Nashville’s Jewish Community Responds to Texas Hostage Standoff

Last month on a normal Shabbat morning in Colleysville, Texas, a stranger walked into the Beth Israel synagogue ostensibly looking for something to eat. Rabbi Charlie Cytron-Walker, the congregation’s spiritual leader, welcomed the stranger and even offered to make him some tea. As the congregation watched in horror via Zoom, the stranger became a captor, holding the Rabbi and three congregants hostage for 11 hours. The details of the hours leading to the hostages escape and the gunman’s death are still being revealed. The situation sparked fear among the American Jewish community and ignited debate about how to balance the need for security with the Jewish value of welcoming the stranger. In Nashville, the reaction was much the same as elsewhere. Local congregational Rabbis, law enforcement officials, and professional staff of The Jewish Federation and Jewish Foundation of Nashville and Middle Tennessee, shared words of comfort, reflection, and hope with The Observer. 

Eric Stillman, CEO of The Jewish Federation and Jewish Foundation of Nashville and Middle Tennessee:  Reacting to the news as it unfolded, I found it so difficult waiting for updates as the hostage crisis stretched on for hours and hours.  When I learned that the hostages escaped before the authorities entered the congregation and killed the hostage-taker, I was filled with relief and gratitude for the safety of the Rabbi and his congregants. Upon hearing and reading interviews that the Rabbi and one of the congregants gave after the ordeal, I reflected on how essential the security training was in advance, which clearly saved their lives in this situation.  I am grateful to the Jewish Federations’ Secure Community Network (SCN), ADL, the FBI, and local law enforcement for the emphasis placed on Jewish community security, and I know that our Nashville Jewish community will apply the lessons learned from the hostage situation at the synagogue in Texas to better protect our congregations, agencies, and Jewish community organizations and members here. 

Rabbi Mark Schiftan, Senior Rabbi of The Temple:  The events Texas should put us all on notice. This was a premeditated attack on a specifically Jewish target, a synagogue engaged in a worship service on the Sabbath. A rabbi was among the hostages. 

Sadly, we are living in a new and far more dangerous era as an American Jewish community. 

This should remind us all of the need for a strong and vigilant security presence and ongoing training for Jewish communal professionals, employees, and attendees of Jewish institutions. 

 Rabbi Laurie Rice, Congregation Micah:  Rabbi Cytron-Walker is a hero. The bravery he exhibited at the eleventh hour to get them all out was incredible. But it is profoundly sad that we are unable to feel comfortable letting someone into our synagogue who may be in need. It is a sad state of affairs in our world that we can no longer tend to these people. 

Adam Bronstone, Director of Planning and Israel Partnerships, The Jewish Federation:  This person entered the synagogue on the pretense of needing help. We are accustomed to welcoming the stranger, and that’s what the Rabbi tried to do, but this person used our faith against us. The fact that we now need to rethink how we welcome people who would not normally be in our spaces is chipping away at pieces of our soul. It’s a fine line. How do we remain in a state of readiness without putting people in a perpetual state of unease? But we do have a better culture of security today than we did three years ago. There is still work to be done, but the community is getting there. We have amazing law enforcement in our community who are ready to care for us and continue to develop better ways to do that. We must continue the conversation.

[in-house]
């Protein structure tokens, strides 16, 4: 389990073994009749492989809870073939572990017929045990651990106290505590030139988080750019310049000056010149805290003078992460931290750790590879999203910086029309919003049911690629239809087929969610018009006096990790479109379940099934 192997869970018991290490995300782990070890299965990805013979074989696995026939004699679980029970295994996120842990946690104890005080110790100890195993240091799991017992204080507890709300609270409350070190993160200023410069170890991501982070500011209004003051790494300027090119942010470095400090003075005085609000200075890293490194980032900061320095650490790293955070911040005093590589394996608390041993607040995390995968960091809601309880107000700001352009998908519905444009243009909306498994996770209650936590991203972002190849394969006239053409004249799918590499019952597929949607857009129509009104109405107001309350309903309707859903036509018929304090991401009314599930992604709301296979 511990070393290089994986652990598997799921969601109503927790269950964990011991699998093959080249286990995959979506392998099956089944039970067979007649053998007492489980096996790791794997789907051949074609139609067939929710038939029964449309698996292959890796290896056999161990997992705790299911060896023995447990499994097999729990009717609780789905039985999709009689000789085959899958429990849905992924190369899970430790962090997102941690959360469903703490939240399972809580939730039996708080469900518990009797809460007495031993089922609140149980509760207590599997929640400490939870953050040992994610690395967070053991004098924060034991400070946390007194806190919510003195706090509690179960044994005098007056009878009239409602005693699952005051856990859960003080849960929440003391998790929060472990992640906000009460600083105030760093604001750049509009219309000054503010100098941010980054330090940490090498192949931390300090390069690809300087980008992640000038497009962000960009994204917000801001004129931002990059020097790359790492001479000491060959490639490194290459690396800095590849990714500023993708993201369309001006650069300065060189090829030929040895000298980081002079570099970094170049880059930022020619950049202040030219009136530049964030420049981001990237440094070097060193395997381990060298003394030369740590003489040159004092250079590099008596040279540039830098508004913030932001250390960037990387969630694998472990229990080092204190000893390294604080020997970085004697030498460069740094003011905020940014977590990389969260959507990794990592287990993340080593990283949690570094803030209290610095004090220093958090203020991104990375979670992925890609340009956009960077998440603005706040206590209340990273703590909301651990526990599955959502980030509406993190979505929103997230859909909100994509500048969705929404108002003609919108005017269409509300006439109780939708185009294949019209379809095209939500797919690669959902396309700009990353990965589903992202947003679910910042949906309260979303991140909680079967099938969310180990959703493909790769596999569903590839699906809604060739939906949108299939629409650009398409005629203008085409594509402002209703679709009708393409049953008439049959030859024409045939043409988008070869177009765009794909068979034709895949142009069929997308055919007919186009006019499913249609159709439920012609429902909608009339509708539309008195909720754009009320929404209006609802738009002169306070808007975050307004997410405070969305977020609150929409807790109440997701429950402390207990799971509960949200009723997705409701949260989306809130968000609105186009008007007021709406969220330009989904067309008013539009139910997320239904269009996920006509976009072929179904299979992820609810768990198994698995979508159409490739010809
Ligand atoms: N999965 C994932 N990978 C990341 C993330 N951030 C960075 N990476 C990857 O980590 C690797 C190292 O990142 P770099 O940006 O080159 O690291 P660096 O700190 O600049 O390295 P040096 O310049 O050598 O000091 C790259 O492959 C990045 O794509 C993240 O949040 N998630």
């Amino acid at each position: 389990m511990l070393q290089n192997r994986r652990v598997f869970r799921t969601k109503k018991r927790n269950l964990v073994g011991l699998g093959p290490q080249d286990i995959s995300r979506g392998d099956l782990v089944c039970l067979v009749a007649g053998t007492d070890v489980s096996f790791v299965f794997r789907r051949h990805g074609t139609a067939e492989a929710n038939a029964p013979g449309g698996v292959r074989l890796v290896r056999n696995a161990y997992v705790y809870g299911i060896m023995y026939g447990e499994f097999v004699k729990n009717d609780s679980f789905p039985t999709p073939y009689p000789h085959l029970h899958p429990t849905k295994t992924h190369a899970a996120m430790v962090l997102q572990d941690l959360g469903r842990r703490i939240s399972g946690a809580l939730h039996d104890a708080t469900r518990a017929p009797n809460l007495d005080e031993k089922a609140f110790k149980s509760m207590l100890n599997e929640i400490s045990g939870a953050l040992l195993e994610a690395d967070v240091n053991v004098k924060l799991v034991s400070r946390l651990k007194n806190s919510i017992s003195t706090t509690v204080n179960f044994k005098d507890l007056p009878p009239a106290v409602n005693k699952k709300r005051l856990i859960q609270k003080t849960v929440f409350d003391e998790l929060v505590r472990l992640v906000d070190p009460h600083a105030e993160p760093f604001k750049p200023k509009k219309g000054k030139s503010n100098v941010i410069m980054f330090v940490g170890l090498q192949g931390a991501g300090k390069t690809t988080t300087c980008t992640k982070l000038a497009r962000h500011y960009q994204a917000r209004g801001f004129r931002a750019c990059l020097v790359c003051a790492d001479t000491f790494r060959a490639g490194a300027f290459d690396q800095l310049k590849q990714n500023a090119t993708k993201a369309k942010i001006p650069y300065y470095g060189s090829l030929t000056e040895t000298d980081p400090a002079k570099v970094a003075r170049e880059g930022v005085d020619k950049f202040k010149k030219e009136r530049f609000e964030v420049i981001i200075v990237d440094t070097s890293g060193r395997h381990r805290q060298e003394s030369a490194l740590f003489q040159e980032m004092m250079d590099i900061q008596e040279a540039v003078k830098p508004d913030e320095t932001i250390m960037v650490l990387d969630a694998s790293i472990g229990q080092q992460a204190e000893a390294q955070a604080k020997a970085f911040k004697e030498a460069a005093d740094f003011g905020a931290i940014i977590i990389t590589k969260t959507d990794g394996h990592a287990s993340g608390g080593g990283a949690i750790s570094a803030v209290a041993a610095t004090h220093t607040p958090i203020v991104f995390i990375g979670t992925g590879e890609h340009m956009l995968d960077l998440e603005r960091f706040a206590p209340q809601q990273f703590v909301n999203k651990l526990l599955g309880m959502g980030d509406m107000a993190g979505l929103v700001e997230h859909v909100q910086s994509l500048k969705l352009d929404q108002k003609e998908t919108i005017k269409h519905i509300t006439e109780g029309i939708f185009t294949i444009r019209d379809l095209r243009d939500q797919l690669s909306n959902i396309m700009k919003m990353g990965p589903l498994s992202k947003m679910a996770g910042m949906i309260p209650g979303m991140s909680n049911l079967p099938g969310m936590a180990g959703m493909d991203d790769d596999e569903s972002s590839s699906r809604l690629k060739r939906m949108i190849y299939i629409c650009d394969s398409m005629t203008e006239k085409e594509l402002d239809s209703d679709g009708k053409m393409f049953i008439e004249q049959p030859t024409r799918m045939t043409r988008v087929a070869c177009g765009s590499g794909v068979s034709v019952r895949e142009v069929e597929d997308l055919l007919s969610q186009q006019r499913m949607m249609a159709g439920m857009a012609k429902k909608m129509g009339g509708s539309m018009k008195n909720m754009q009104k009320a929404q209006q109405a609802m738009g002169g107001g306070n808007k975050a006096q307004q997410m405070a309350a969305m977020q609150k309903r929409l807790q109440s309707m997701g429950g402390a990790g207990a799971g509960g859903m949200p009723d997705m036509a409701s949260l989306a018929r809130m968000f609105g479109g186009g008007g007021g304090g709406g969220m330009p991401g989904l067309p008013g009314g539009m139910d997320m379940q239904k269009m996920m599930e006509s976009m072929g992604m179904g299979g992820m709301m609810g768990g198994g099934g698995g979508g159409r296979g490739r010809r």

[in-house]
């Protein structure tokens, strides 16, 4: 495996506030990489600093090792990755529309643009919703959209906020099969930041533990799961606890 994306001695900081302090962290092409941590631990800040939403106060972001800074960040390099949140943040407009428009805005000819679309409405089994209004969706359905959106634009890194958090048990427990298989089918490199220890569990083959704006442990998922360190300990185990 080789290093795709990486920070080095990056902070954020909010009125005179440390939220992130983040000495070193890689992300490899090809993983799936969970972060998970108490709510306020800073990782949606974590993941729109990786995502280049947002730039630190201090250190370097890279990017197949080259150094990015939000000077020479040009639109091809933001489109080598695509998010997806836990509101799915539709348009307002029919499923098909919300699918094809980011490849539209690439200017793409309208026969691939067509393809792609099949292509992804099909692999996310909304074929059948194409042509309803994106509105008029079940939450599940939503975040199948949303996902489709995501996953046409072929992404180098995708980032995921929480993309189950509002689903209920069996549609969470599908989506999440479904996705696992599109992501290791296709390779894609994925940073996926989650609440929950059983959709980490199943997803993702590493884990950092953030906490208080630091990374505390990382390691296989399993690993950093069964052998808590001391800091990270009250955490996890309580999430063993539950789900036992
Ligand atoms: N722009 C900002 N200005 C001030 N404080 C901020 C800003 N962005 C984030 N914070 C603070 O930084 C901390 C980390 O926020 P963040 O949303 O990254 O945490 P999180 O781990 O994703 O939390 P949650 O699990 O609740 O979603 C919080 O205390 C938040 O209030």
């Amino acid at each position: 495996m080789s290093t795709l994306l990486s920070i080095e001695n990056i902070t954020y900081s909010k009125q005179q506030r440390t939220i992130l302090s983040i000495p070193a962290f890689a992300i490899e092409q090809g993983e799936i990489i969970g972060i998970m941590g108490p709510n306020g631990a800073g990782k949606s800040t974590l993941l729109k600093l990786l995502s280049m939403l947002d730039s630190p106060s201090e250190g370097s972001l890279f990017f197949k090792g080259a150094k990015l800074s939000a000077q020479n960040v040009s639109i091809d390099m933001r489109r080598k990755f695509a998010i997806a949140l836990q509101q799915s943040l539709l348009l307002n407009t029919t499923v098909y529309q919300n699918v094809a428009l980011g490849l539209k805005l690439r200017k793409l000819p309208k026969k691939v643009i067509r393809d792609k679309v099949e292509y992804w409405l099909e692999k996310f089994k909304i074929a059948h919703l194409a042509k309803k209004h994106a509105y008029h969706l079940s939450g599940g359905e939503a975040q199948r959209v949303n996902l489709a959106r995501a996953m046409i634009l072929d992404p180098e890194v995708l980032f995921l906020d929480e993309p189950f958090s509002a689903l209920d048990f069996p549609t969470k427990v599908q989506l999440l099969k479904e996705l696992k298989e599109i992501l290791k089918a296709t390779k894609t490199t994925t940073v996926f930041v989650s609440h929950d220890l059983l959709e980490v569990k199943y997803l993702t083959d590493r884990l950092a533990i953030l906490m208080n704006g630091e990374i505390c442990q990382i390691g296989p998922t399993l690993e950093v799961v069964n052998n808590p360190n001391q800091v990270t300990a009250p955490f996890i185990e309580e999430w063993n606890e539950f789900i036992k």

Doug Korneski, FBI Special Agent in Charge, Memphis Field Office:  All of us at the FBI are relieved the hostage situation in Colleyville, Texas, was resolved without physical injury to those taken hostage. We never lose sight of the threat extremists pose to the Jewish community and to other religious, racial, and ethnic groups, and we will continue to work tirelessly with the Secure Community Network, the Anti-Defamation League, the Jewish Federation, and others to protect members of the Jewish community from all potential threats. 

 Preventing acts of terrorism and violence is the number one priority of the FBI. Throughout Tennessee, the FBI has had a close and enduring relationship with the Jewish community for many years and we value having representatives of the Secure Community Network and the Jewish Federation on the FBI Memphis Field Office's Community Engagement Council. 

Rabbi Philip Rice, Congregation Micah:  As a result of the frightening act of anti-Semitism in Texas, synagogues all over the world are again having to make very difficult decisions, balancing an open, inclusive environment, with the realization that there are those who wish to do us harm. During this emotional time, Congregation Micah joins with all people of good faith as we navigate what is best for our communities. 

 Rabbi Joshua Kullock, West End Synagogue:  I was saddened to see what happened in Texas, but not completely surprised. Even in our days, as we live in one of the best times to be Jewish, antisemitism in many different forms remains an ongoing threat to all of us. At West End Synagogue we will continue to keep our congregants safe without giving up being a welcoming, inclusive and warm place for all at the same time. 

 Rabbi Yitchok Tiechtel, Chabad of Nashville:  I hope as a global and local Jewish community, we will continue to focus on our common thread, of being one Jewish family, despite differences we may have. As a unified community we can and overcome all darkness and hate, and merit an era of light and redemption. 




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